With robust legislation, an independent and supportive judiciary, and effective arbitral institutions, Australia has emerged as a competitive seat for arbitration in the Asia-Pacific region and beyond. In this lecture, Professor Doug Jones AO explores the developments that have allowed Australian arbitration to flourish, identifies challenges which remain, and suggests how by working together Australians can ensure that Australia's domestic and international arbitration regimes not only retain, but enhance, their competitiveness in the future.
Professor Doug Jones AO is a leading international commercial and investor/state arbitrator. He has recently been appointed an International Judge of the Singapore International Commercial Court, a role which he will be combining with his International Arbitrator Practice.
Doug has experience in both ad hoc and institutional commercial arbitrations under the AAA, ACICA, AMINZ, DIAC, HKIAC, IAMA, ICC, ICDR, ICSID KLRCA, LCIA, SIAC, UNCITRAL and other international rules. He sits regularly as an arbitrator in London; in addition to many other jurisdictions, from Singapore to California, Dubai to Kuala Lumpur.
Doug Jones has also acted as counsel and mediator in numerous ADR procedures in infrastructure related disputes. He uses a flexible approach as the key to success in ADR procedures.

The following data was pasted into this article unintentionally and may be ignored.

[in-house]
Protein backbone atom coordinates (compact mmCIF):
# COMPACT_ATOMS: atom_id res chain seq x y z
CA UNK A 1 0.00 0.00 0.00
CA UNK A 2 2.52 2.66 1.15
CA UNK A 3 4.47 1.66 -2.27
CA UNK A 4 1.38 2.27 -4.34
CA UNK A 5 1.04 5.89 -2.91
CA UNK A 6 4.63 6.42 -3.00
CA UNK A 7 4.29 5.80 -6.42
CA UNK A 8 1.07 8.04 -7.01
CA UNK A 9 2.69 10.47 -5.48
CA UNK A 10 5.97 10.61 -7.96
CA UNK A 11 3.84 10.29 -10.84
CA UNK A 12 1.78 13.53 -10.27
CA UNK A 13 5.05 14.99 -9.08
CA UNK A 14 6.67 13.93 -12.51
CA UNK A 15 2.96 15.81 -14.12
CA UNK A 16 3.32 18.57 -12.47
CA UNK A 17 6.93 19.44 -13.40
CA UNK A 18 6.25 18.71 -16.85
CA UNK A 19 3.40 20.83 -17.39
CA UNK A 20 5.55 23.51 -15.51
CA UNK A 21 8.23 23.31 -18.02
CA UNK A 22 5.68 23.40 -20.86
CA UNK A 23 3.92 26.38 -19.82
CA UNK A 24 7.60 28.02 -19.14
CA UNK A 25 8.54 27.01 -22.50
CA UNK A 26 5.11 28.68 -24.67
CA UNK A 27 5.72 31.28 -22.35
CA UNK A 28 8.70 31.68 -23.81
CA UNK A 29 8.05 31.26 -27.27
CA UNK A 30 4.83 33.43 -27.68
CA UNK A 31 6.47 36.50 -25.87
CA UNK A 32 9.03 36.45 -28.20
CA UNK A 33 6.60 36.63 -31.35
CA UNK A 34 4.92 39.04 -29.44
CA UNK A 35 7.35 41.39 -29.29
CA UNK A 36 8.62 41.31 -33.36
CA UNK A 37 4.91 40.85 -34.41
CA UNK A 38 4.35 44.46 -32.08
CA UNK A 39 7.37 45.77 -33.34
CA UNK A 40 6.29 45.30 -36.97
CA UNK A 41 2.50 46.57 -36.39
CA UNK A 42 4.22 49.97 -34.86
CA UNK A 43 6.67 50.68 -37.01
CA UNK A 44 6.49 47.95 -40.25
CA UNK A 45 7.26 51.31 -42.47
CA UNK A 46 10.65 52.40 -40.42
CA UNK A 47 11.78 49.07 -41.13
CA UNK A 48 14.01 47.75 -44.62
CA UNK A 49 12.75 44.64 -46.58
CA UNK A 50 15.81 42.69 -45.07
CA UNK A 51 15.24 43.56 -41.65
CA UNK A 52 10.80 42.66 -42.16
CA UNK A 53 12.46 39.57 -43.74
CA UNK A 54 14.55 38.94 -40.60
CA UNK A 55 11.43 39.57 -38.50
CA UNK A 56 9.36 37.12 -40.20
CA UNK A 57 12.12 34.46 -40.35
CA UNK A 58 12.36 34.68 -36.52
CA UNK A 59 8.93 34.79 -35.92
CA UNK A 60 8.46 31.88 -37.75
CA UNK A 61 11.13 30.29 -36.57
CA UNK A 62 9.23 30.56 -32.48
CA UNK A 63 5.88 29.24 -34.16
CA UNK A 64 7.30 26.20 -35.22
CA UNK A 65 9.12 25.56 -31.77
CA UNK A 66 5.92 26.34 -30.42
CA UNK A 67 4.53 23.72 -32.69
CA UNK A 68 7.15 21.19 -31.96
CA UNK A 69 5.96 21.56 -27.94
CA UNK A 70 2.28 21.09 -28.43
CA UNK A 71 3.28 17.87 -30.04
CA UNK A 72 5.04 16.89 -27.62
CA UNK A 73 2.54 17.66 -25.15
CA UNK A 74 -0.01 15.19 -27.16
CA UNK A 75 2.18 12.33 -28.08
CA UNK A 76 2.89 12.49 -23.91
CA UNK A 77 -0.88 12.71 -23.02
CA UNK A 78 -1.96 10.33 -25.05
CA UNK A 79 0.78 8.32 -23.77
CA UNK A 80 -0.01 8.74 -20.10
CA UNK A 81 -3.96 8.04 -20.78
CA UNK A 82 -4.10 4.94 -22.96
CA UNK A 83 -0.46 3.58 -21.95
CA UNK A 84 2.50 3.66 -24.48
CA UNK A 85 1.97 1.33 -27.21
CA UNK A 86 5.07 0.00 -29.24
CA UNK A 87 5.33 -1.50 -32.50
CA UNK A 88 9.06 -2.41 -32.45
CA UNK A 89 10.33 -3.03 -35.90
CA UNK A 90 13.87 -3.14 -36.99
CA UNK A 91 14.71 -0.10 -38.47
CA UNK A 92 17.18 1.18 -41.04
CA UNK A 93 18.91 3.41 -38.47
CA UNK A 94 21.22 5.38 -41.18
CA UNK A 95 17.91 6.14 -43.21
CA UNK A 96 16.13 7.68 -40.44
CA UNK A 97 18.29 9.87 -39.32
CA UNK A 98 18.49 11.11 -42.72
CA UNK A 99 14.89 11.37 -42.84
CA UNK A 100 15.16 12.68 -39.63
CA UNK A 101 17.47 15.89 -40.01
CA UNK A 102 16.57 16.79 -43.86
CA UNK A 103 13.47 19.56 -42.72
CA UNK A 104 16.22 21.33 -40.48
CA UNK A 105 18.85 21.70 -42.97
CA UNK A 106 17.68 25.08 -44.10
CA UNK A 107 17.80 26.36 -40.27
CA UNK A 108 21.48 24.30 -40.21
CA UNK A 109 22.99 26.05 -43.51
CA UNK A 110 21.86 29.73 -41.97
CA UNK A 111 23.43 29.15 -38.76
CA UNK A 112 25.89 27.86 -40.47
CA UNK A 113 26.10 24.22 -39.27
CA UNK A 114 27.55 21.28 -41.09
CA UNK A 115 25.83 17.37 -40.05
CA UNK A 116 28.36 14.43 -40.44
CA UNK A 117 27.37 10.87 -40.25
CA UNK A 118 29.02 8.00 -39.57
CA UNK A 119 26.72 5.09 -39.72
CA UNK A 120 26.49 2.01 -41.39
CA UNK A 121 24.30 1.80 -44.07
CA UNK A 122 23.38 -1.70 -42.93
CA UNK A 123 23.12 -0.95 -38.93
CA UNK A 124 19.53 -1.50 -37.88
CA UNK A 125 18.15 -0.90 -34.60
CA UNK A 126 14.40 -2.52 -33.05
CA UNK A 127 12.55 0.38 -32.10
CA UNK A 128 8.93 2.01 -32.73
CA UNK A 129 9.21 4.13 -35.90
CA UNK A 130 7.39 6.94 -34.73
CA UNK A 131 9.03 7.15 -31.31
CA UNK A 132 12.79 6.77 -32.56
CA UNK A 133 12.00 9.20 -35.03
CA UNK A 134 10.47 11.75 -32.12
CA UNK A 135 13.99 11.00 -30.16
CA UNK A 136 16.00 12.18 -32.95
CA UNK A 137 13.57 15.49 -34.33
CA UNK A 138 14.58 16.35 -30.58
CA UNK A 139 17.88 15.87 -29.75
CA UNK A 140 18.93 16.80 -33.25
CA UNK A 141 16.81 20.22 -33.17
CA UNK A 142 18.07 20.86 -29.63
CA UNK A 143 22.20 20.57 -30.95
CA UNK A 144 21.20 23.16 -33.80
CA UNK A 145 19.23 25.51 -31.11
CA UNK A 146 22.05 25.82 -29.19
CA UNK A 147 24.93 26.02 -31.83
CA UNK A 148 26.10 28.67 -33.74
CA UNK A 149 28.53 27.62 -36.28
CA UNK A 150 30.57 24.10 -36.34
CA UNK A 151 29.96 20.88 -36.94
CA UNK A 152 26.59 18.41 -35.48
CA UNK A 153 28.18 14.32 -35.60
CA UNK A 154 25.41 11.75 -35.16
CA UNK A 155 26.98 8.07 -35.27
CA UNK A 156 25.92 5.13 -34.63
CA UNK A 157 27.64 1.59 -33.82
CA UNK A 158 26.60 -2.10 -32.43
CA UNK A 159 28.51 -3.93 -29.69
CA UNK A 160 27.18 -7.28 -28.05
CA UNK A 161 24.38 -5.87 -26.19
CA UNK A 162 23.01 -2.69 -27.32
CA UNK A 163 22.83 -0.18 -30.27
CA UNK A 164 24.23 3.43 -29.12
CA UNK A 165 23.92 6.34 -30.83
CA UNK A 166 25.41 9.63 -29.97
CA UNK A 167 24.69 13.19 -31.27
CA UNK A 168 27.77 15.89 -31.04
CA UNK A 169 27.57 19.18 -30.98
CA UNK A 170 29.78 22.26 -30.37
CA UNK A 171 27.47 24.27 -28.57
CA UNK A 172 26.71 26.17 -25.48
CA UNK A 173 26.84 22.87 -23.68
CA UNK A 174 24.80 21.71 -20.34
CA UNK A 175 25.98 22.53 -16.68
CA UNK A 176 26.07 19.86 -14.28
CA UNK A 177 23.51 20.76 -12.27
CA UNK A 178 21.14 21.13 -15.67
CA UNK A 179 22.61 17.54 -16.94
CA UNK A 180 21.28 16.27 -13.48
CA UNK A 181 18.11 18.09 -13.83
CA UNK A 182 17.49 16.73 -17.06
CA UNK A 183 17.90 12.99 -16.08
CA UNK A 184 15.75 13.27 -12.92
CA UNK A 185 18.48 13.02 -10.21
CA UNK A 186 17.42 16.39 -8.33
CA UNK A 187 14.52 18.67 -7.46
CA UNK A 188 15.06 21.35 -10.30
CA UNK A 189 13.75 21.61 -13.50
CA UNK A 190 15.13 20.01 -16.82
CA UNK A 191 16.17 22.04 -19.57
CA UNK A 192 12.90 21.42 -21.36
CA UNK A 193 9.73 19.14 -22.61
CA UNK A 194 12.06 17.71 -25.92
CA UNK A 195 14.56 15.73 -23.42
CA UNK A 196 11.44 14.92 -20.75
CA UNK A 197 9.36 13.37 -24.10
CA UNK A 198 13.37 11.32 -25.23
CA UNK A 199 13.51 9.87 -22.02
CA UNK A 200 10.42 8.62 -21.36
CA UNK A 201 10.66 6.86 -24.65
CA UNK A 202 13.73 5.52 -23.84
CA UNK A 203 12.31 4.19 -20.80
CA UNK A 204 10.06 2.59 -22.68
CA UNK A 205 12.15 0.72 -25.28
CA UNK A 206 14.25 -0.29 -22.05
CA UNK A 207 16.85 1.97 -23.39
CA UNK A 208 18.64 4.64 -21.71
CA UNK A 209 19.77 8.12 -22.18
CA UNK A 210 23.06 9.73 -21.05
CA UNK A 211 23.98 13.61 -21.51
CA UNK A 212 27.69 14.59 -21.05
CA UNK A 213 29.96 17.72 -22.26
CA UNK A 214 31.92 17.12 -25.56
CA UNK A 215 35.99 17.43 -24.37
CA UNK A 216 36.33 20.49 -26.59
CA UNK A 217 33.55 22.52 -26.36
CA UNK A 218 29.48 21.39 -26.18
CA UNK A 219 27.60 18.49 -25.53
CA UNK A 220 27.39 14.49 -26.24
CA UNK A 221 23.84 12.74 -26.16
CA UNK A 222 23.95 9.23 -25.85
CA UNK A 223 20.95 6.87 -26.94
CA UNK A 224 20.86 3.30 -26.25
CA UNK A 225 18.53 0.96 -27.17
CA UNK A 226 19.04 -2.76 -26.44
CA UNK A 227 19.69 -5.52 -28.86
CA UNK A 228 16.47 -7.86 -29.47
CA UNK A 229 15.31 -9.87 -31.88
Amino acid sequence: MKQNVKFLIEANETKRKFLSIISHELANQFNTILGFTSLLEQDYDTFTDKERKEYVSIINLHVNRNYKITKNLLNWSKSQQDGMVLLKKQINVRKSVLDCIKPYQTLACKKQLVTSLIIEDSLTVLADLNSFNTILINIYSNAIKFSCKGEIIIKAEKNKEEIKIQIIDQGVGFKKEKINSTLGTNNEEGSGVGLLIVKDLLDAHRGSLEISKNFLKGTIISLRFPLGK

The arbitrations in which Doug has been involved include infrastructure, energy, commodities, intellectual property, commercial and joint venture, and investor-state disputes spanning over 30 jurisdictions around the world.
Amounts in dispute in arbitrations in which Doug has sat as arbitrator are in excess of some billions $US.
In June 2012 in the Queens Birthday Honours List, Doug was made an Officer of the Order of Australia, for distinguished service to the law as a leader in the areas of arbitration and alternative dispute resolution, to policy reform, and to national and international professional organisations.
Doug has published and spoken extensively and holds professorial appointments at a London university and two Australian universities.
He has an office in Sydney, Australia and chambers in London, UK and Toronto, Canada.